I'm trying to create a Chef recipe to append multiple lines (20-30) to a specific config file.

I'm aware the recommended pattern is to change entire config files rather than just appending to a file, but I dislike this approach for multiple reasons.

So far the only solution I found was to use a cookbook_file and then use a bash resource to do:

cat lines_to_append >> /path/configfile

Obviously this wouldn't work properly, as it'd append the file over and over, each time you run chef-client. I'd have to create a small bash script to check for a specific string first, and, if not found, append to the file.

But this seems to defeat the purpose of using Chef. There must be a better way.

One promising solution was the line cookbook from OpsCode Community. It aimed to solve this exact problem. Unfortunately the functionality is incomplete, buggy, and the code is just a quick hack. Far from being a solid solution.

Another option I evaluated was augeas. Seems pretty powerful, but it'd add yet-another layer of abstraction to the system. Overkill, in my case.

Given that this is one of the most obvious tasks for any sysadmin, is there any easy and beautiful solution with Chef that I'm not seeing?

EDIT: here's how I'm solving it so far:

 cookbook_file "/tmp/parms_to_append.conf" do
   source "parms_to_append.conf"

 bash "append_to_config" do
   user "root"
   code <<-EOF
      cat /tmp/parms_to_append.conf >> /etc/config
      rm /tmp/parms_to_append.conf
   not_if "grep -q MY_IDENTIFIER /etc/config"

It works, but not sure this is the recommended Chef pattern.

5 Answers 5


As you said yourself, the recommended Chef pattern is to manage the whole file.

If you're using Chef 11 you could probably make use of partials for what you're trying to achieve.

There's more info here and on this example cookbook.

As long as you have access to the original config template, just append <%= render "original_config.erb" %> to the top of your parms_to_append.conf template.


As said before, using templates and partials is common way of doing this, but chef allows appending files, and even changing(editing) file lines. Appendind is performed using following functions:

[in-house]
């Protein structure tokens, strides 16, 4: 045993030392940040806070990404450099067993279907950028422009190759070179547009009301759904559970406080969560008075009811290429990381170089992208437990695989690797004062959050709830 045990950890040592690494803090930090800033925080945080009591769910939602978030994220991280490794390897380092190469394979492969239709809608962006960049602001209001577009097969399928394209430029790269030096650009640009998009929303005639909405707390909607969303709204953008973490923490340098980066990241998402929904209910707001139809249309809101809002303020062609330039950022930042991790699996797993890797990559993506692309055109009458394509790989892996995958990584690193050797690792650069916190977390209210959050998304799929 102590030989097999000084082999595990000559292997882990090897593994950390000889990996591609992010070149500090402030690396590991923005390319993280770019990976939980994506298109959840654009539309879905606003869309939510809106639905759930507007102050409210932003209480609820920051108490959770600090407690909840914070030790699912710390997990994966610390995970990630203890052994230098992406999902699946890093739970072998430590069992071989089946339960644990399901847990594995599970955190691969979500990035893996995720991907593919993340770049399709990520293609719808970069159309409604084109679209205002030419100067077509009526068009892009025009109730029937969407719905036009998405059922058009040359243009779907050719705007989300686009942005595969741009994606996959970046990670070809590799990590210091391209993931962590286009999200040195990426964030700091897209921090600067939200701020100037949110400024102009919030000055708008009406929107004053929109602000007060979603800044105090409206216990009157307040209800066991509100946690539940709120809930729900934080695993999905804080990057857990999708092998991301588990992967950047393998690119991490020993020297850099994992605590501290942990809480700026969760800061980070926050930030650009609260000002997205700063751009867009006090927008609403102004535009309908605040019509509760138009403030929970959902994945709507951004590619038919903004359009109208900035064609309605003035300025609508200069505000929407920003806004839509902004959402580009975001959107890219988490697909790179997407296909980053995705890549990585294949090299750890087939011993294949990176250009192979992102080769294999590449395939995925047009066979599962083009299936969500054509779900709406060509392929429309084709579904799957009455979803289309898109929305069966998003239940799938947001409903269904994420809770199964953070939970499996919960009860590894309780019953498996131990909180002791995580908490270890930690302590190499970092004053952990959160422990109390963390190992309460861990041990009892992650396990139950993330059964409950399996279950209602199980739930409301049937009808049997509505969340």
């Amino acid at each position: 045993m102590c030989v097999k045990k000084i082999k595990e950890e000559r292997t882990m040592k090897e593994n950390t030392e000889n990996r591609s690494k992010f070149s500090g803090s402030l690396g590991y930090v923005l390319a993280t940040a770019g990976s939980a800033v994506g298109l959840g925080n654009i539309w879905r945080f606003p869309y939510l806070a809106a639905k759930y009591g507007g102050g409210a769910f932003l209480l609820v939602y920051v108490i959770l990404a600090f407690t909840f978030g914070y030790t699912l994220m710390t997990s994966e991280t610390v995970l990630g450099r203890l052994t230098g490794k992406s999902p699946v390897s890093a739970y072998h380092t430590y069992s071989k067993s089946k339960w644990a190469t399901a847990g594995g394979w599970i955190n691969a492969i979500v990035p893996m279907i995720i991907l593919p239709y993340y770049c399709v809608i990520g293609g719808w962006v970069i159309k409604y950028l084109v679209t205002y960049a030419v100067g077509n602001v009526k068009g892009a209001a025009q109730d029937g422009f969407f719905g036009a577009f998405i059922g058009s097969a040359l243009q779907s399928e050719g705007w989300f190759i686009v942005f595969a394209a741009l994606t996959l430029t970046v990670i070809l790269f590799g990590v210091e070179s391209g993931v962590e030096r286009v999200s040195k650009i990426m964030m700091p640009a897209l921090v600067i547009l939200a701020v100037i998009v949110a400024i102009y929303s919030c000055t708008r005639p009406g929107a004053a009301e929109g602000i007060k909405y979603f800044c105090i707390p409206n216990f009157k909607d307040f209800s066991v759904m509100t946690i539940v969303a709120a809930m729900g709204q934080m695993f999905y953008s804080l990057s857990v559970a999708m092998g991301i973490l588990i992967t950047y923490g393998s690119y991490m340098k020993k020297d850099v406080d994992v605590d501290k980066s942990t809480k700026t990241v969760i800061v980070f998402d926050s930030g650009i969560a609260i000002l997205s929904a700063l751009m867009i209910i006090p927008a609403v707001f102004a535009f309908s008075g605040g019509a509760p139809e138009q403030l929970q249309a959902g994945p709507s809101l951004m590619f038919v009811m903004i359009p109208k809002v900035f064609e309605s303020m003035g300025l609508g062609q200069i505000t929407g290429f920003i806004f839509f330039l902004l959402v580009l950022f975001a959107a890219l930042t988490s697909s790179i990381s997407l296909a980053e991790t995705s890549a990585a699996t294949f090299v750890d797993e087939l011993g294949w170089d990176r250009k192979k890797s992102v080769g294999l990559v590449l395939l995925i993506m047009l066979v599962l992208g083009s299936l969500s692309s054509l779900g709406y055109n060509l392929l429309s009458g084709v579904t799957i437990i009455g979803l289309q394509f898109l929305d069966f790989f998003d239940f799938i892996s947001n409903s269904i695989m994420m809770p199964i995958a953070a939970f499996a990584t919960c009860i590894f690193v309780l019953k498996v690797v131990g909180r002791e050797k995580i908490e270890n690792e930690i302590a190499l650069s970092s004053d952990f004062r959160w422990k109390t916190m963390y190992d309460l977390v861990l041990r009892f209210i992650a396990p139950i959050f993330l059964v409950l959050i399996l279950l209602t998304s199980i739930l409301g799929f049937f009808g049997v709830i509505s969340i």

• insert_line_after_match(regex, newline);
  • insert_line_if_no_match(regex, newline)

You may find and example here on stackoverflow, and the full documentation on rubydoc.info

Please use it with caution, and only when partials and templates are not appropriate.


I did something like this:


set mail-format { from: monit@ourservice.com }

In my recipe I did this:


execute "Clean up monitrc from earlier runs" do
  user "root"
  command "sed '/#---FLOWDOCK-START/,/#---FLOWDOCK-END/d' > /etc/monitrc"

template "/tmp/monitrc_append.conf" do
  source "monitrc_append.erb"

execute "Setup monit to push notifications into flowdock" do
  user "root"
  command "cat /tmp/monitrc_append.conf >> /etc/monitrc"

execute "Remove monitrc_append" do
  command "rm /tmp/monitrc_append.conf"

The easiest way to tackle this would be to create a string and pass it to content. Of course bash blocks work... but I think file resources are elegant.

lines = ""
File.open('input file') do |f|
   f.lines.each do |line|
      lines = lines  + line + "\n"
file "file path"  do
   content line

Here is the example ruby block for inserting 2 new lines after match:

ruby_block "insert_lines" do
  block do
    file = Chef::Util::FileEdit.new("/etc/nginx/nginx.conf")
    file.insert_line_after_match("worker_rlimit_nofile", "load_module 1")
    file.insert_line_after_match("pid", "load_module 2")

insert_line_after_match searches for the regex/string and it will insert the value in after the match.

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